Common name: Long beans, Cowpea, Southern pea, Black-eyed pea, Crowder pea, Cowpea beans, Yard long beans
One of the most common vegetables cultivated in my hometown, Kerala, India, Long beans or Achinga as we call them, is used extensively in Indian cuisine. There are many variants of cowpeas, that grow erect, partially erect or climbing.
The most commonly seen variant is the climbing one that can reach a height of 2 meters by climbing on support, or by trailing along the ground. It is better to provide some support for the plants to climb on, so that pest infestation will be lower.
Leaves are trifoliolate with one larger leaf in the center and 2 smaller ones towards the sides. Cowpea flowers range in color from purple, blue, pink, yellow and white with 2-4 flowers on each peduncle or stalk.
These flowers later form long fruits ranging in length from 10 cms to 100 cms depending on the species. These long seedpods can contain 5-15 kidney-shaped seeds attached to the pods at their ‘eye’. The seeds range in color from white, cream, purple, green, black and some combination of colors as well, with speckled and mottled peas too.
They eye is prominent and black in some species, giving it the name Black-eyed pea. Depending on the species, these seeds can be long or rounded, stuck to the seedpods or easily detachable, and also vary in flavor when cooked.
Seedpods can be cooked and eaten when they are tender. Once the seedpods mature, they cannot be used in dishes since they have a fibrous texture. But the seeds inside are more flavorsome at this time. Leaves are also eaten cooked or raw when they are tender.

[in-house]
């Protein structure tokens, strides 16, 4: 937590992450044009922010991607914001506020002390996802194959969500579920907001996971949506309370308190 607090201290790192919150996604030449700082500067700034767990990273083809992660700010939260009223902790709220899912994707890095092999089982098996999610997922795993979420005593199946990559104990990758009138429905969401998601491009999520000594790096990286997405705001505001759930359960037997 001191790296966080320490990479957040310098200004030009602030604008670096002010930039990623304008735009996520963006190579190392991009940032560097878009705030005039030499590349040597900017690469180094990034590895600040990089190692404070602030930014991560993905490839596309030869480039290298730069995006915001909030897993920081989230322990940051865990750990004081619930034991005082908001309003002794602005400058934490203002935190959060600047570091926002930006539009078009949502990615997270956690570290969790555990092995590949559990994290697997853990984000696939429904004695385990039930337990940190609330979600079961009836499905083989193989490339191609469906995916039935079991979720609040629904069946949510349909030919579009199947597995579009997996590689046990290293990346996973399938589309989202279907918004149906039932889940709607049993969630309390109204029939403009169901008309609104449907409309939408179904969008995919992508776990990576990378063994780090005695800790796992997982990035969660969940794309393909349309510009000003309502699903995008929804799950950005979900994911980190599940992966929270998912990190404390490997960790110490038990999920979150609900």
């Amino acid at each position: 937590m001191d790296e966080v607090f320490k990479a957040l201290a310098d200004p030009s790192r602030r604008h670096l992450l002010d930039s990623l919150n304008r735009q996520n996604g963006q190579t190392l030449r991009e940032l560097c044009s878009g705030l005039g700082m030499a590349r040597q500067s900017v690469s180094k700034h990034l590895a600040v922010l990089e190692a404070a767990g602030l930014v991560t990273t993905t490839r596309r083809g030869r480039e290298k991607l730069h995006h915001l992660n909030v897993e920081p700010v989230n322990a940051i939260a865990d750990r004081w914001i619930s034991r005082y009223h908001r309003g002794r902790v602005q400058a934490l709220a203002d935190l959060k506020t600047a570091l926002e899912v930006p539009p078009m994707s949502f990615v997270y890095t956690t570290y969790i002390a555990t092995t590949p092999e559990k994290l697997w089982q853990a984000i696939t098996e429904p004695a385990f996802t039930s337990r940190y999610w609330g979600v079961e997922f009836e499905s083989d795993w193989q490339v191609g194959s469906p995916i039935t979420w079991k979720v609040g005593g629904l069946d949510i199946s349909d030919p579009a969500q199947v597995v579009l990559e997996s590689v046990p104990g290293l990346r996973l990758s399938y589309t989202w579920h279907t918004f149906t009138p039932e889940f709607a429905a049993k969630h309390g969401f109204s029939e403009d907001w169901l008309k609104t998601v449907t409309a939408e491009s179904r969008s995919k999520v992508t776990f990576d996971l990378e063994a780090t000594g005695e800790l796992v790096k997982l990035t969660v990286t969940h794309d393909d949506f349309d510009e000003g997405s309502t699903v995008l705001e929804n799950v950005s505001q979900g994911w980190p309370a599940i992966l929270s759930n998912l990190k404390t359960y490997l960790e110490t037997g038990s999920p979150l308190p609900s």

Cowpeas can be harvested at all stages, depending on the requirement. Tender leaves are harvested for food and fodder when the plant is very young; young seedpods are harvested for food before they ripen; and older seedpods are harvested for their seeds after they mature and turn brown. Cowpeas are used to make curries, salads, stews, snacks; and is even powdered and used to make porridges for children.
High protein content of the seeds make them ideal food for vegetarians and in regions where proteins are not easily available. Sprouted seeds are also very tasty, and is used in salads and curries.
As legumes belonging to the family Fabaceae, Cowpeas have Rhizobium nitrogen-fixing bacteria that take atmospheric nitrogen and convert it into a form that’s usable by plants, a process called nitrogen fixation. This helps improve the quality of soil for other plants as well.
Cowpeas can thrive in poor soil, irrigation and fertilization making it an easy crop to grow. But it can be subject to many pest and insect infestations pre and post-harvest, leading to heavy losses in yield. Regular spraying of neem extracts and other natural pesticides are essential, especially when the plants start flowering and fruiting.
Propagation is from seeds that have a very good germination rate. Dried seeds can even be grown as microgreens in small boxes kept on windowsills.
Vigna unguiculata: Cowpeas